April 4: Miliband’s conviction ought to be worrying for Britain

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From: Cecil Hallas, Cubley Rise Road. Penistone, Sheffield.

IT seems very strange to me how in the present circumstances Labour should remain neck and neck with the Tories (Bill Carmichael, The Yorkshire Post, April 13). I find more and more difficulty in understanding how the polls, if regarded as a true reflection of opinion, still show such a stubborn following for Labour.

Might it be idealism? Not really, unless there is the pessimistic idealism of envy where the Socialists must be choking on their porridge as they contemplate how after its inception a century ago the Labour Party is today ever more dependent on the taxes of the rich to get them put of yet another financial morass.

But it isn’t just about politics, it’s about people. We often hear it said “there’s no difference between any of them”. Well, that’s a point of view, however, if a business is seen to be failing a new board of directors has often been seen to do the trick, as our current “board” has done.

In the last five years, this failing business has been turned round. This has largely been due to the endeavours and belief of George Osborne whose firm and unwavering policy of often unpopular financial discipline has steered us back into a country of optimism and confidence. George, generally more admired than liked, is reminiscent of the Margaret Thatcher we once knew, a conviction politician, today an endangered species.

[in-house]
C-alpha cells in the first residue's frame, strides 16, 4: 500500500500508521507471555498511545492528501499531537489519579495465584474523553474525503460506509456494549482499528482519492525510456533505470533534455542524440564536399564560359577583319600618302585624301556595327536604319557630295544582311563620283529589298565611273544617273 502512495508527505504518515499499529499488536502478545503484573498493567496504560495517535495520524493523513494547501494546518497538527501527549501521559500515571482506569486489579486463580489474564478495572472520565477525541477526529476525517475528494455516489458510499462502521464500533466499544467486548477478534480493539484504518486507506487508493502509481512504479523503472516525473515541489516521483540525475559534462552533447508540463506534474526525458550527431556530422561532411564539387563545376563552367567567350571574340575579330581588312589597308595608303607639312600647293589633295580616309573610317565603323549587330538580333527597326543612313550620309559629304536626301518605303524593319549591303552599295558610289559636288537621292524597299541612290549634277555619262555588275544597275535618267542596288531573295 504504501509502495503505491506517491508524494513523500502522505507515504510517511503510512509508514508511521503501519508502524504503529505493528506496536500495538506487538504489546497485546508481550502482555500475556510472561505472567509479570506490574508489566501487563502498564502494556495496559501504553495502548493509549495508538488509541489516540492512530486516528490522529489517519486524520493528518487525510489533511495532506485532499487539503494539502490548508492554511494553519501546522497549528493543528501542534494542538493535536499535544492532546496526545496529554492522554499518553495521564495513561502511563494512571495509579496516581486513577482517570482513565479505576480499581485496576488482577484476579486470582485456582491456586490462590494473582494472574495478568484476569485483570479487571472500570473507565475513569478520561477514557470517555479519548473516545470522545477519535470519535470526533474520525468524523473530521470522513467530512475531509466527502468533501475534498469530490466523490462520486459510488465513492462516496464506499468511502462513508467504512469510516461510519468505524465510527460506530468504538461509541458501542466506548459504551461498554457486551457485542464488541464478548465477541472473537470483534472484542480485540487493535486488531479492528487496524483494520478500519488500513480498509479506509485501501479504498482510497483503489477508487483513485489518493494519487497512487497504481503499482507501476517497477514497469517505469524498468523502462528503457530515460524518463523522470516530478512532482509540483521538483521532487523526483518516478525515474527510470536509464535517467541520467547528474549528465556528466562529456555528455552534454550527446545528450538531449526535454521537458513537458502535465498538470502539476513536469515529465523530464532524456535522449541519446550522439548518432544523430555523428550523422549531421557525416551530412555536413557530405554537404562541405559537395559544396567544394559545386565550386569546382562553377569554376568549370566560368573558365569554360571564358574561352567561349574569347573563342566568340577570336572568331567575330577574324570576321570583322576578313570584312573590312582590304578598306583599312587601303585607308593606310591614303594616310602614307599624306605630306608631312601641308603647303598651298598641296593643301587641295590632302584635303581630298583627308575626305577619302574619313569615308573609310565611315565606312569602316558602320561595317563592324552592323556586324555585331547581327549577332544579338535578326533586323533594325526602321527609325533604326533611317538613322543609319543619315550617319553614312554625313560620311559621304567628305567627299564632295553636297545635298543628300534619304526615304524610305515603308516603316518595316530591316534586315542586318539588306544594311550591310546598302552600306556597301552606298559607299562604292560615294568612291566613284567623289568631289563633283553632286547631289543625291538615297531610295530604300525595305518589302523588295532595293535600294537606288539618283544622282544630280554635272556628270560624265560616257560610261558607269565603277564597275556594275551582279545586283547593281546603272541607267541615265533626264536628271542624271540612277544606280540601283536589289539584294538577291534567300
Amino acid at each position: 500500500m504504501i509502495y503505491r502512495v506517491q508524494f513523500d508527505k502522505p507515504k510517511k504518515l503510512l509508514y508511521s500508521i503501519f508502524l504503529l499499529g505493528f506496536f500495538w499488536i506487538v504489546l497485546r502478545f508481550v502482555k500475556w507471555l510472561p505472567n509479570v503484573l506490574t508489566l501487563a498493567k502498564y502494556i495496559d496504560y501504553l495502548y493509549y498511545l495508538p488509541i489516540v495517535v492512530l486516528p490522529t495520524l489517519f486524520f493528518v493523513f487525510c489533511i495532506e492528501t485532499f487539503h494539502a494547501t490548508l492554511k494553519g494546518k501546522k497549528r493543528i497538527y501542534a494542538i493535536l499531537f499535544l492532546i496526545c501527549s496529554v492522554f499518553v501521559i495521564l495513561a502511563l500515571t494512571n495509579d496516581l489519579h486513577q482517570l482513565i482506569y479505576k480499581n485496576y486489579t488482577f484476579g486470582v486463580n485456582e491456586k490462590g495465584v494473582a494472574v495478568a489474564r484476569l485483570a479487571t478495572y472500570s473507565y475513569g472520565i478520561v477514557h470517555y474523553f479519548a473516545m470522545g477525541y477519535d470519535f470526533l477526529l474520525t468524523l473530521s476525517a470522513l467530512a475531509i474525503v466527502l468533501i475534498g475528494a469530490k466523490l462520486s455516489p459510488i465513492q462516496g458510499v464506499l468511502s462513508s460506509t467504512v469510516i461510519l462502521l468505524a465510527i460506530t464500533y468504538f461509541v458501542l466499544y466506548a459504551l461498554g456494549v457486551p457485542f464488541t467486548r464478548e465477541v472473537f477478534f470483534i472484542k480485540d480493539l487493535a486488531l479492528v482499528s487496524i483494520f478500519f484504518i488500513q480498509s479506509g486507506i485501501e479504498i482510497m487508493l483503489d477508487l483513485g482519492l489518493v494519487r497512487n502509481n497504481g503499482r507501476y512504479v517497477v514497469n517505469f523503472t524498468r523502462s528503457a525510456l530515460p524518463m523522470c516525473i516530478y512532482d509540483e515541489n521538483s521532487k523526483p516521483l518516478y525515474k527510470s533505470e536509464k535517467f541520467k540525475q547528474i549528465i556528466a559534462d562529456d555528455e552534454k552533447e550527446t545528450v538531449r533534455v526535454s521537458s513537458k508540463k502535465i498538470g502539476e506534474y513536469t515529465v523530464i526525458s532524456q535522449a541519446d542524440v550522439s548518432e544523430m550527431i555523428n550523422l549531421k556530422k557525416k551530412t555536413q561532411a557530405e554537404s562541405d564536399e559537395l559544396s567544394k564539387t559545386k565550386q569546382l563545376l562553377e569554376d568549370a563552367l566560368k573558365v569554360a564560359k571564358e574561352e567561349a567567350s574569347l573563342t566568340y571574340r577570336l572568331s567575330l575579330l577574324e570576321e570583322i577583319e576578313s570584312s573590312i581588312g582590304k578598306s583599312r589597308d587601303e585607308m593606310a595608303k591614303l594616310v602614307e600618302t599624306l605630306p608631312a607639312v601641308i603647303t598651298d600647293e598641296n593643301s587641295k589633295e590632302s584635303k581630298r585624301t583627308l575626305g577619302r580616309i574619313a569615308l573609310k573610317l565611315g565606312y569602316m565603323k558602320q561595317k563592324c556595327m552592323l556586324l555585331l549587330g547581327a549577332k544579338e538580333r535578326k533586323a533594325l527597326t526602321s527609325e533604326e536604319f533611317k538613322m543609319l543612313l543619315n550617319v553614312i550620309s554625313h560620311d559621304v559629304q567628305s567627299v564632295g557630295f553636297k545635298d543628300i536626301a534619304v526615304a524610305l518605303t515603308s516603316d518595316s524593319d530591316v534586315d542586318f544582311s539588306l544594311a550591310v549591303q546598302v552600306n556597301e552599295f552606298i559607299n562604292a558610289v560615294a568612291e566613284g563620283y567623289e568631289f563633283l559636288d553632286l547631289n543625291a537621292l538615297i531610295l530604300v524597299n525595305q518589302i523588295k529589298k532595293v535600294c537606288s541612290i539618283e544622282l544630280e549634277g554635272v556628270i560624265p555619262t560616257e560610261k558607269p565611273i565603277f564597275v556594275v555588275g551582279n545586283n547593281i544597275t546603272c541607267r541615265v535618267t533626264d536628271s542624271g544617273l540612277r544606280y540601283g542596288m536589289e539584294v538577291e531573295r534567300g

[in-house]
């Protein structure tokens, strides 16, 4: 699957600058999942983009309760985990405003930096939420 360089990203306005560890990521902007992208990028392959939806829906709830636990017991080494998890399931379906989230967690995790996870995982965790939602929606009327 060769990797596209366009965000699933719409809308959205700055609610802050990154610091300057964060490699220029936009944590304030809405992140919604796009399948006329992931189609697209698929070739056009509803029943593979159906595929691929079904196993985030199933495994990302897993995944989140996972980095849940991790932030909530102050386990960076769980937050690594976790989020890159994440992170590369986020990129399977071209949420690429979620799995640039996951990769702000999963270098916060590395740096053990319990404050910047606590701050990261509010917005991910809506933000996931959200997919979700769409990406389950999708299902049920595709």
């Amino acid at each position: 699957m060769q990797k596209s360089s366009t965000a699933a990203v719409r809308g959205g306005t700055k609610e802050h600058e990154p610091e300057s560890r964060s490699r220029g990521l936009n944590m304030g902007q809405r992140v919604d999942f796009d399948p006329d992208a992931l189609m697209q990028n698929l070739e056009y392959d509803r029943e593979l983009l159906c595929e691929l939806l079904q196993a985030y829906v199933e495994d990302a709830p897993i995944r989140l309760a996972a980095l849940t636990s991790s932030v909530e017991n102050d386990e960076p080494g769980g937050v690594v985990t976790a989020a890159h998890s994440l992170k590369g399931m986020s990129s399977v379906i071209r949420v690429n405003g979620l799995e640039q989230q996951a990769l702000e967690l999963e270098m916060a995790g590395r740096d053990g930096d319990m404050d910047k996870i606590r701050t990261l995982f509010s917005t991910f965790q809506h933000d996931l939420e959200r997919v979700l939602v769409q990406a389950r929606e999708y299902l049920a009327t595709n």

However, Ed Miliband is also a conviction politician. He’s convinced that whatever he says is right – or left – take your pick. This is where I think Labour is to be admired, to have a leader like this and still support the party is loyalty of the highest order. I don’t think that Ed’s sincerity is in any doubt; his self-belief is to be applauded although it is quite clear that even his own party is uncomfortable about his leadership capabilities.

More tellingly, after the election, the country at large might wake up to the overnight prospect of Ed becoming the world statesman, pointing his finger to Angela Merkel or Vladimir Putin across the debating table and saying, “look, it’s not like that”. In a way I feel sorry for the man, in the leadership contest being put in place by a union which is now threatening to withdraw funding from the party because it didn’t select the General Secretary’s friend for the Halifax by-election. That is the world of politics.

However, how could Len McCluskey have possibly known that in endeavouring to have a union placeman as leader of the opposition, instead of a puppet, his man turned out to be a muppet?

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